Next came a withdrawal motion on January 9 from Anthony Farese, the only counsel of record for co-defendant Zach Scruggs, Dickie's son who works for his father's firm. According to Farese's motion, Zach terminated him and plans to hire new counsel. At about the same time, Dickie moved to add Kenneth Coghlan as a new member of his defense team. Here's where Judge Biggers threw up a "Stop" sign in an order issued at the end of the day (available below). First, the Judge noted that there was no motion by a new attorney to appear for Zach, so he would be left without counsel. Judge Biggers expressed concern about waiting for a new lawyer to appear who then may ask for a postponement of the trial, so for the moment Farese's motion to withdraw is denied. It will likely be granted once the new lawyer shows up, but don't be surprised to see Judge Biggers hold that attorney's feet to the fire to avoid a postponement of the trial. The Judge also denied the motion to have Coghlan appear as counsel for Dickie because of a potential conflict of interest. Coghlan previously represented co-defendant Steven Patterson, who was a partner of Balducci. As the Judge explained in the order, if Patterson or Dickie were to break ranks and cooperate with the government, Coghlan could well have a conflict because of confidential information learned from one client that could not be used to the benefit of the other. While Dickie will, in all likelihood, be happy to waive a conflict, the same may not be true of Patterson, who terminated Coghlan in favor of a new attorney. And even in the event both waive the conflict, the district court has fairly wide discretion to disqualify an attorney with a potential conflict. Given that Dickie already has other lawyers, including well-known white collar defense lawyer John Keker, Judge Biggers may not feel constrained to accept a waiver from the defendants.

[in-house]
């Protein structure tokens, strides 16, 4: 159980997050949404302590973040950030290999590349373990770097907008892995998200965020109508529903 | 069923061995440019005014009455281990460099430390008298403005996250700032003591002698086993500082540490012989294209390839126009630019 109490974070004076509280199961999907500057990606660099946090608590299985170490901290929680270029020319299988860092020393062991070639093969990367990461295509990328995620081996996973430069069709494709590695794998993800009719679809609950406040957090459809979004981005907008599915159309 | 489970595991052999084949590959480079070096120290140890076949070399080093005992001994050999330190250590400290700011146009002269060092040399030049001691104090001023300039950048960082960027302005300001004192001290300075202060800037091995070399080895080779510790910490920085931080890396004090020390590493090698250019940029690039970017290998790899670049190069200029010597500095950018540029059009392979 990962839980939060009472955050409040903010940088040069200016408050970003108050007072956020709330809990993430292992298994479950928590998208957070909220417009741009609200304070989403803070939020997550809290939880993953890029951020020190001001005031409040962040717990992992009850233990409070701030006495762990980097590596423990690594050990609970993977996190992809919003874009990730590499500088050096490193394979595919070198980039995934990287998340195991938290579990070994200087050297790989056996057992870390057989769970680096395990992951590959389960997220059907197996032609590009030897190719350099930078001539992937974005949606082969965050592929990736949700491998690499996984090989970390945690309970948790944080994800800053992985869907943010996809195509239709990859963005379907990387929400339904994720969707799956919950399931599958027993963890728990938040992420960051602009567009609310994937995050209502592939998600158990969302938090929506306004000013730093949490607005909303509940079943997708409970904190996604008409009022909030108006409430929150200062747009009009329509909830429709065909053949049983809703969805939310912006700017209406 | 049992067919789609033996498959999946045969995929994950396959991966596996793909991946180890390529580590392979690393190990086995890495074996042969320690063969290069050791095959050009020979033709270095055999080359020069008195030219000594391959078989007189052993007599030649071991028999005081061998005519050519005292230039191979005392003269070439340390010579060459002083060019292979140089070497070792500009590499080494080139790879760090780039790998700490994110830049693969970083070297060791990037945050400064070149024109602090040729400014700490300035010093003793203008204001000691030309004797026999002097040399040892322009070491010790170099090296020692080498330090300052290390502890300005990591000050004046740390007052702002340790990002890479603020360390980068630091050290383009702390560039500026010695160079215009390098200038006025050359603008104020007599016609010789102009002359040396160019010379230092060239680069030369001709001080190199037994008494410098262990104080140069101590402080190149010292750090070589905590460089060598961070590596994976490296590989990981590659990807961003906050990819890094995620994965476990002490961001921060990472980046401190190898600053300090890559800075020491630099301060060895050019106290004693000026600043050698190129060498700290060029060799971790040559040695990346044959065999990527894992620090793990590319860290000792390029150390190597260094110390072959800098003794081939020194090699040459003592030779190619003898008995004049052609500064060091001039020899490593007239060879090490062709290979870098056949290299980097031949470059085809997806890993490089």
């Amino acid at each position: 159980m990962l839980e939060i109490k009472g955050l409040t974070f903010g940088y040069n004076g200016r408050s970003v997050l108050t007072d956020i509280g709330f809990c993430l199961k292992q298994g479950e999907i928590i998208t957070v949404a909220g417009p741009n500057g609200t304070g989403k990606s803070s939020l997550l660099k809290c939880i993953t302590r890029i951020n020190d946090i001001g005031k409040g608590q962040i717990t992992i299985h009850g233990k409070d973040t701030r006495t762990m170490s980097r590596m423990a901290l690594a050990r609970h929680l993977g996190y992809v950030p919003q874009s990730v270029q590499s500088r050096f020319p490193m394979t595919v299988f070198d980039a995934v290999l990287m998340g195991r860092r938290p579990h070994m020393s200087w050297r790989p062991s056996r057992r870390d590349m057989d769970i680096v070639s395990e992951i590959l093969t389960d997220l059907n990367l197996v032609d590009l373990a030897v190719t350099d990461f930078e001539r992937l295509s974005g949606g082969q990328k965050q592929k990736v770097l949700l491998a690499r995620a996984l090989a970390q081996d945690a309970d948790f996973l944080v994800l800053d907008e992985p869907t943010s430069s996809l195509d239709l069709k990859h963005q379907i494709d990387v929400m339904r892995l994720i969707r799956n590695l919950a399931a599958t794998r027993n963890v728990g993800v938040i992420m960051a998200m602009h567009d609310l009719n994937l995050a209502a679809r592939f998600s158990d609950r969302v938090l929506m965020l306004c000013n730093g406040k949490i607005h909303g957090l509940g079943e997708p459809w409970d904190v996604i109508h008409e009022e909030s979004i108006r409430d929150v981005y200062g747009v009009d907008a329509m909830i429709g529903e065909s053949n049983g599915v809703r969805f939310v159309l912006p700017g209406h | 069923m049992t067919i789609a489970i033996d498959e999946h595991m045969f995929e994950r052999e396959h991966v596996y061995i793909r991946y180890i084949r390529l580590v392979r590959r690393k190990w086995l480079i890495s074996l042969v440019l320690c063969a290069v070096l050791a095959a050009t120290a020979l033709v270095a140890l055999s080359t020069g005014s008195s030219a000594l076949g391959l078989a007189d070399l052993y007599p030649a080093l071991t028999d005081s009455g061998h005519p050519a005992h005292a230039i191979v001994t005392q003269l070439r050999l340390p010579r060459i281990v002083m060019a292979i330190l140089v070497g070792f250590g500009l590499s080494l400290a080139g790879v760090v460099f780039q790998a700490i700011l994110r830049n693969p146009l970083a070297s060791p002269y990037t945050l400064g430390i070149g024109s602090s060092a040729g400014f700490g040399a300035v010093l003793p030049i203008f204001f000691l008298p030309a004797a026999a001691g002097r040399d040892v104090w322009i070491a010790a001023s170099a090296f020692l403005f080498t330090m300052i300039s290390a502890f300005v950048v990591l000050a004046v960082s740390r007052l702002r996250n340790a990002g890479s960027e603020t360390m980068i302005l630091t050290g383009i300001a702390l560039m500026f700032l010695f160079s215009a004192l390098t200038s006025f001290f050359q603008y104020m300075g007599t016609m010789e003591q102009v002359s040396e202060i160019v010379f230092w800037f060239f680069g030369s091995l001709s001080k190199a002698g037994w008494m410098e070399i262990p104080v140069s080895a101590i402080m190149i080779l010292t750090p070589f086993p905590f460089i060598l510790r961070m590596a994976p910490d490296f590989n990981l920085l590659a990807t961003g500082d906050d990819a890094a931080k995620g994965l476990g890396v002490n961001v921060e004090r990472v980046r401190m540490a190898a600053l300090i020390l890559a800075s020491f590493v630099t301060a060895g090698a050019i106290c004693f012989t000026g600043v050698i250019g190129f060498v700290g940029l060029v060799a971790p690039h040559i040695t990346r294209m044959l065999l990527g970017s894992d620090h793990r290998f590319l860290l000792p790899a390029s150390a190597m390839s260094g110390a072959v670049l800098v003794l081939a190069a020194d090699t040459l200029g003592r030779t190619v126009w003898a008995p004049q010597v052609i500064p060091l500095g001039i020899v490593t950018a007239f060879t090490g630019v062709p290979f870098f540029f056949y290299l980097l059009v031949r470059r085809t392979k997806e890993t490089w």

Why all these attorney machinations at the same time? I would certainly expect Dickie and Zach Scruggs to coordinate their defenses, so Zach's new attorney will likely come with his father's seal of approval. The withdrawal of The Langston Law Firm could indicate an expansion of the case into other areas, and the lawyers would have to withdraw because of the conflict with their client if they were targets of an investigation involving Dickie, or there is the possibility that the lawyers could be witnesses against their client, which would knock them off the case. Prosecutors may well seek a separate indictment if there is evidence of bribes in other cases, so the problems for Dickie may not be over any time soon. The Wall Street Journal Law Blog has an excellent summary of the attorney shuffling (here). (ph)
We've discussed the problem that a set of steamy e-mails to an administrative assistant caused Harris County (Texas) DA Chuck Rosenthal, who dropped out of the race for reelection at the last minute (see earlier post here). Another week, another batch of e-mails from his files, and these have led to calls for Rosenthal's resignation and, even worse, could put him in the cross-hairs of a criminal investigation. The latest e-mails disclosed in connection with a civil rights case in Houston include some with attachments containing nude pictures and videos, and one with a racist joke about former President Clinton. Certainly inappropriate, but then DA Rosenthal has already shown that he doesn't quite understand just how dumb it is to have such things on your government computer.
What may cause him a criminal problem are messages about political activities related to his abortive re-election campaign, including e-mails to staff discussing an upcoming barbecue fundraiser. As a Houston Chronicle story notes (here), "It is widely considered illegal in Texas for public officials to campaign during work hours using government-owned equipment. Such instances in the past have led to charges of official misconduct, or theft by a public official." The same is true at the federal level, which is why there have been questions raised about e-mail accounts at the Republican National Committee maintained by White House officials and whether they were used for official business when that should only be done on a government computer. This latest round of embarrassing, and potentially incriminating, e-mails triggered calls for Rosenthal's resignation, but whether that happens remains to be seen. According to a report on KPRC Channel 2 in Houston (here), he had said he will serve out the rest of his term. I suspect DA Rosenthal is hoping that no more e-mails emerge. (ph -- with thanks to an Austin reader)
Wednesday, January 9, 2008